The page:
• In a Mermaid Statue, Danes Find Something Rotten in State of Michigan
      The problem is that this ode to the old country allegedly infringes the copyright of Danish artist Edvard Eriksen. In May, just as preparations for this year's Danish-themed festivities were getting under way, the town got a letter from the Artists Rights Society -- a New York-based organization that enforces copyrights on behalf of artists, including Andy Warhol and Picasso. The letter said that the statue is an "unauthorized reproduction" and had to come down. If not, the town would have to pay a licensing fee.


    • Pictures From Public Places Not Private
      Internet accessibility of images amassed by governmental organizations, commercial entities and individuals is the basis of novel privacy violation claims. However, Internet distribution of images of both individuals and private places collected from public places remains lawful.






  • Intellectual Monopolies

    • Obama Taps Another MoFo Lawyer
      President Barack Obama has nominated Ketanji Jackson, of counsel to the D.C. office of Morrison & Foerster, to fill a spot on the U.S. Sentencing Commission.

      Jackson, 38, would be one of seven voting members of the commission, which overseas the sentencing guidelines used by federal judges and advises Congress on criminal law. The position is part-time, requires confirmation by the Senate, and would end in October 2013.


    • Amanda Palmer Talks About Connecting With Fans: Fans WANT To Support Artists
      i started my band in 2000. we didn't play rock clubs. we played in our friends houses, in our own houses, in art galleries, in lofts, at parties. then we gradually brought the party indoors, into clubs that would book us once they knew we'd bring in 50 drinking/paying bodies. i treated our email list like gold. i obsessively stayed up all night and added named after every show. we took the time to meet every single fan who wanted to meet us after every show (i still do this, and i know that brian does it in his current punk band, world/inferno). but this wasn't because i felt it was mandatory....i did this because we LIKED it.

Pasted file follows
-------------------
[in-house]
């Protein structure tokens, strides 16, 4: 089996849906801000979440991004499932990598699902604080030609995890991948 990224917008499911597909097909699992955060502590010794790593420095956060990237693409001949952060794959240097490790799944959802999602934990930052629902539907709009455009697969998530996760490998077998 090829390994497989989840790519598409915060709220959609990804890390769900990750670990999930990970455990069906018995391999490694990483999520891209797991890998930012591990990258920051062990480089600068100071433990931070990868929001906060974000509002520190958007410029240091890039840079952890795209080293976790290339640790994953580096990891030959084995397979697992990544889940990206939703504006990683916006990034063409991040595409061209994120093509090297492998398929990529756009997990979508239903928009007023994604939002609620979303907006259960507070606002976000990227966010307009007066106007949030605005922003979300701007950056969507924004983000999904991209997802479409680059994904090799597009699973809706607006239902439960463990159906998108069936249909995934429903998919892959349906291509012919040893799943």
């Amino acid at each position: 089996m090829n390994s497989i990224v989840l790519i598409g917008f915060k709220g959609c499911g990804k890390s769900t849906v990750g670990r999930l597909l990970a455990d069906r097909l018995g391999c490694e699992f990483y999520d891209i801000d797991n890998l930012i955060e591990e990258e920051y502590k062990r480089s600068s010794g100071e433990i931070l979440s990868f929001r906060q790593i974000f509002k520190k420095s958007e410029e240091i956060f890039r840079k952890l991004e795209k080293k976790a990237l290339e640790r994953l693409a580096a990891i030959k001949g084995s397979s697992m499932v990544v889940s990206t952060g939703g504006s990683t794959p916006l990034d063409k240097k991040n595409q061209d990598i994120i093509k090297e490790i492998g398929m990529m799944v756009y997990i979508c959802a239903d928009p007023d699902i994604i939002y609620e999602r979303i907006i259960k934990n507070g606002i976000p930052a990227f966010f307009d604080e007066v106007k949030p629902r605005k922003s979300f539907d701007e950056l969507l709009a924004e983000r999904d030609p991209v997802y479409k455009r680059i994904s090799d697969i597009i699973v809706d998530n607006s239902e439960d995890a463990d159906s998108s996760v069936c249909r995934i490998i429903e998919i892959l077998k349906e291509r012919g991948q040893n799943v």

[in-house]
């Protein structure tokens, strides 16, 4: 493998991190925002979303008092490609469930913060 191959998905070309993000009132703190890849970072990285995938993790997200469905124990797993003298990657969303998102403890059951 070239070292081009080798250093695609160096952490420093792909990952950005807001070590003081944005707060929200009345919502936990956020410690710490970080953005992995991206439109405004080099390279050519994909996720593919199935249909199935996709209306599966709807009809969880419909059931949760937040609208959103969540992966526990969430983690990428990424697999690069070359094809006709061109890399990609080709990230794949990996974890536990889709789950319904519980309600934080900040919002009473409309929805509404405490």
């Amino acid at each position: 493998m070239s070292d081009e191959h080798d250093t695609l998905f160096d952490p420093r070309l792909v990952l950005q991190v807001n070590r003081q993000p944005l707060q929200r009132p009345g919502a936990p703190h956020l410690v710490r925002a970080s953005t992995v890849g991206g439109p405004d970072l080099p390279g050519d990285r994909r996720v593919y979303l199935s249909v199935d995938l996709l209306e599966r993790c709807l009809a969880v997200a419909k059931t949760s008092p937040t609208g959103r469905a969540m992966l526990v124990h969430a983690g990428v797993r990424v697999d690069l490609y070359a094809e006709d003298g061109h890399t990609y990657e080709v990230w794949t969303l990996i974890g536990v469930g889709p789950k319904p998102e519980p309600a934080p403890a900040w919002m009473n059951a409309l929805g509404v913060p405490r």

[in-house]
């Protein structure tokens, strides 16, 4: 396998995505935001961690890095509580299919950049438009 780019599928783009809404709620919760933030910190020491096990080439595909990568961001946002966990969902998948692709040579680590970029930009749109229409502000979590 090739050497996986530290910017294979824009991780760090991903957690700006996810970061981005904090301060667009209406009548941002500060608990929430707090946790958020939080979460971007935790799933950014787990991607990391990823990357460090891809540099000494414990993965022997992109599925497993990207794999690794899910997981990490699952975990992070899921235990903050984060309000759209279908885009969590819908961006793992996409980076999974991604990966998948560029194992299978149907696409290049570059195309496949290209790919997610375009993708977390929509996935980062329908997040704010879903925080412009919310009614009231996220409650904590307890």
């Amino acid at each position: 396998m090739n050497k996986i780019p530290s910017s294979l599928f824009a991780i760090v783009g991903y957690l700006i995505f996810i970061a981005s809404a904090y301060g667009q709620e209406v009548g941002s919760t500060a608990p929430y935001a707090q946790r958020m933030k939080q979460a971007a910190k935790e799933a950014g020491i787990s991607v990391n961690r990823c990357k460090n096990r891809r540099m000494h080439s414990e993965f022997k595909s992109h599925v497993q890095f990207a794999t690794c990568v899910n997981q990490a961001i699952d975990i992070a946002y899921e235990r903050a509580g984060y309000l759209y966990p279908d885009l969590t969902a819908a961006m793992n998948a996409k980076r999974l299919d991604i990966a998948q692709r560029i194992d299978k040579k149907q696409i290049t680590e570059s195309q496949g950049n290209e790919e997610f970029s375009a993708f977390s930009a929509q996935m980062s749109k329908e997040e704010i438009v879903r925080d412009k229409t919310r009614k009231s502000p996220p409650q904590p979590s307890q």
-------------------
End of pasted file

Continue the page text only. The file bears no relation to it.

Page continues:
• Reasons Why Copyright On Art And Music Could Be Deemed Unconstitutional
      Bell is interpreting the Constitutional clause in an even stricter manner -- suggesting that any work covered by patents or copyright needs to promote both progress in science and in the useful arts, which is an even higher bar, though I'm not sure I'm convinced it was meant to be both. Also, many would retort that the Constitution grants the Congress the ability to determine if such monopolies promote the progress of science and the useful arts -- and as long as Congress says they do, then we should consider that they do (no matter how wrong they might be).


    • Italian RIAA Sues The Pirate Bay For 1 Million Euros
      Lawyers from FIMI (Federazione Industria Musicale Italiana) and FPM (Federation against Musical Piracy) say they will sue Peter Sunde, Fredrik Neij and Gottfrid Svartholm in Italy, seeking damages in excess of 1 million euros. Their lawyer told TorrentFreak that so far, the prospective defendants have had no official notification.


    • European Commission secret move on 3-strikes
      The European Commission is secretly talking with industry on Europe-wide 3-strikes measures. In what would appear to be British-inspired intiative, it wants to broker agreements between broadband providers and rights-holders, threatening EU legislation if they do not co-operate.

      A meeting was held on 6 July, attended by rights-holders, trade unions, and Internet providers. The Commission's agenda was to start of series of talks to set up ‘voluntary agreeements' for dealing on online copyright protection of ‘creative content' which is defined as ‘books, films and music'. ‘Sanctions and remedies' were discussed, as well as ‘legal alternatives to piracy'. The Commission is threatening to bring in a new European law which would bring in copyright enforcement measures against Internet downloading in all Member States, if no agreement is reached.










Digital Tipping Point: Clip of the Day



Luis Casas Luengo, Director of Extremadura's Fundecyt foundation 12 (2004)



Digital Tipping Point is a Free software-like project where the raw videos are code. You can assist by participating.